CHINA Pageant showcases the beauty in surgery
More than 30 contestants have entered the pageant.
LOS ANGELES TIMES
BEIJING -- Love your liposuction. Tout that tummy tuck. Flout the fake nose.
Organizers of a new beauty pageant here believe artificial breasts and medically sculpted butts not only shouldn't be hidden away, they're something to brag about. Welcome to the brave new China, which is making history with what it claims is the world's first Miss Plastic Surgery contest.
"Naturals," with their God-given, pain-free looks, have no place here. This stage belongs to people who have suffered for their beauty and now live beyond the cutting edge. All nationalities are welcome, but contestants must show a doctor's certificate at the door.
At a news conference this month announcing the contest, to be held in early November, a host of beauty and cosmetic industry luminaries were trotted out, in a nation where plastic surgery is a runaway hit.
"To us doctors, altering beauty is a very natural thing," Zhao Xiaozhong, a medical professor and industry expert, told journalists. "When you do sports, you alter your muscles. We do the same thing through surgery."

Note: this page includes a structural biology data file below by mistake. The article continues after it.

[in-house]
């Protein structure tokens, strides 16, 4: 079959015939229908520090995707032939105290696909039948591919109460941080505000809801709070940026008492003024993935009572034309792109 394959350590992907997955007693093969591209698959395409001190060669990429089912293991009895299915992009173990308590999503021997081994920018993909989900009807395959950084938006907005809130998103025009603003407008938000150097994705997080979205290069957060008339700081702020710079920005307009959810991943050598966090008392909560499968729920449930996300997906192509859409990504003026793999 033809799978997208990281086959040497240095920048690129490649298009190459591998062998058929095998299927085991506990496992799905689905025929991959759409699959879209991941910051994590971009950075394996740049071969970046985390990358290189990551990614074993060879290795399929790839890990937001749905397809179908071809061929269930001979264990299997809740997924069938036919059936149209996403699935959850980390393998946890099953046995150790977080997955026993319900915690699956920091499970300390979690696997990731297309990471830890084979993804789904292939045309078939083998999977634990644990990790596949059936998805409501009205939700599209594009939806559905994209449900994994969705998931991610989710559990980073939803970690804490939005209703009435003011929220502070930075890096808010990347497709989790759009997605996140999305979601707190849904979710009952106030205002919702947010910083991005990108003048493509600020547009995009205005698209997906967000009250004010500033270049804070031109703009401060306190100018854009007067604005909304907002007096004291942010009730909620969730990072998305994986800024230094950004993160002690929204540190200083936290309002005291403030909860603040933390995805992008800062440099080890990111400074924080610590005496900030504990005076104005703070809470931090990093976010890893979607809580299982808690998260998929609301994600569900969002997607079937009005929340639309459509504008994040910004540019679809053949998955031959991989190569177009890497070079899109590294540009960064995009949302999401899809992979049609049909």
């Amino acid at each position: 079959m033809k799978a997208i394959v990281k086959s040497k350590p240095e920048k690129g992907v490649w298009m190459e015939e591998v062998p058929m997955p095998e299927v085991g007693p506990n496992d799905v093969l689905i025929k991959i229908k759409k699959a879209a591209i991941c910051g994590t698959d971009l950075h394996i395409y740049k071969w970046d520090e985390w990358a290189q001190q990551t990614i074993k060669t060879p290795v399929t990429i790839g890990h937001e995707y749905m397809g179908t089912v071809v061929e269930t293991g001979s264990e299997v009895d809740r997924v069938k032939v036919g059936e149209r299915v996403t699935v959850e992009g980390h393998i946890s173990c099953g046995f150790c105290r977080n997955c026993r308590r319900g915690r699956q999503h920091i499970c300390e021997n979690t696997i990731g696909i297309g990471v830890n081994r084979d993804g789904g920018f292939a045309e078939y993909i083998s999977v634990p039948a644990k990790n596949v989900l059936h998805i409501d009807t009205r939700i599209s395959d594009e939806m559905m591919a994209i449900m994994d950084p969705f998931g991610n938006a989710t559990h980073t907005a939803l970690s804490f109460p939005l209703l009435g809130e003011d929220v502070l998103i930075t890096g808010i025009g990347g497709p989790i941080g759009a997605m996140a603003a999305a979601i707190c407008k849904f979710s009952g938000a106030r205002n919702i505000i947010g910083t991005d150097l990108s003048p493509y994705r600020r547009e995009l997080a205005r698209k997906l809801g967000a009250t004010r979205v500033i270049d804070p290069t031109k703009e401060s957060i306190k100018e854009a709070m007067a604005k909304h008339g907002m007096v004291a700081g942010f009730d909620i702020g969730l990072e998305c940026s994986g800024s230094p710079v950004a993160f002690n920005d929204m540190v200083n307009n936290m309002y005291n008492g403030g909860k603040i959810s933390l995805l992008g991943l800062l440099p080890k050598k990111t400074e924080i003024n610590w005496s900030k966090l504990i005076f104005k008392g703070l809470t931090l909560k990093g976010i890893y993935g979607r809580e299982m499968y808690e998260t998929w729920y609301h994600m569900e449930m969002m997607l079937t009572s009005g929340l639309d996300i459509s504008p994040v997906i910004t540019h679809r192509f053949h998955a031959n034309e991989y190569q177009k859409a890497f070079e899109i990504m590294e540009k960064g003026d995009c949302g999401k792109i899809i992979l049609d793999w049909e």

Then came the moment everyone was waiting for: a peek at a genuine artificial beauty. "Down in front!" yelled one cameraman as the lithe Lu Xiaoyu, 23, took the stage to the oohs and ahhs, applause and neck-craning of several dozen reporters.
"I hope this contest helps people learn about plastic surgery," the former farm girl from Hebei province said. "I hope to see a day when it's so commonly done we'll no longer use the term 'artificial beauty.'"
"Do you have scars, and will you show them at the pageant?" one inquiring mind wanted to know.
"I'd be willing to," Lu responded as several cameras flashed.
Since the contest was announced, Lu has been joined by more than 30 Miss Plastic Surgery hopefuls from as far away as New York, Malaysia, South Korea and the vast reaches of China, all keen to nab the title and the $1,200 prize money.
Although that's hardly enough for a tummy tuck, the real lure is publicity -- the pageant will be televised and the winner is promised a role in a planned Chinese TV drama in which every actor or actress boasts man-made charms.
"We'll draw a line, though," said Zhao Chaofeng, a planner with Beijing Culture & amp; Media, a pageant and beauty products company that is sponsoring the contest. "The director won't need cosmetic surgery."
The November pageant will judge contestants in several categories, including swimsuit and evening gown, talent and personality. Entrants must show a certificate from a recognized plastic surgery hospital to enter, but promoters say no job is too small as long as you're even a little bit artificial.
Organizers also plan a seminar on the problem of unlicensed, unauthorized and fake plastic surgeries, as well as a debate between natural and artificial beauties on which is better.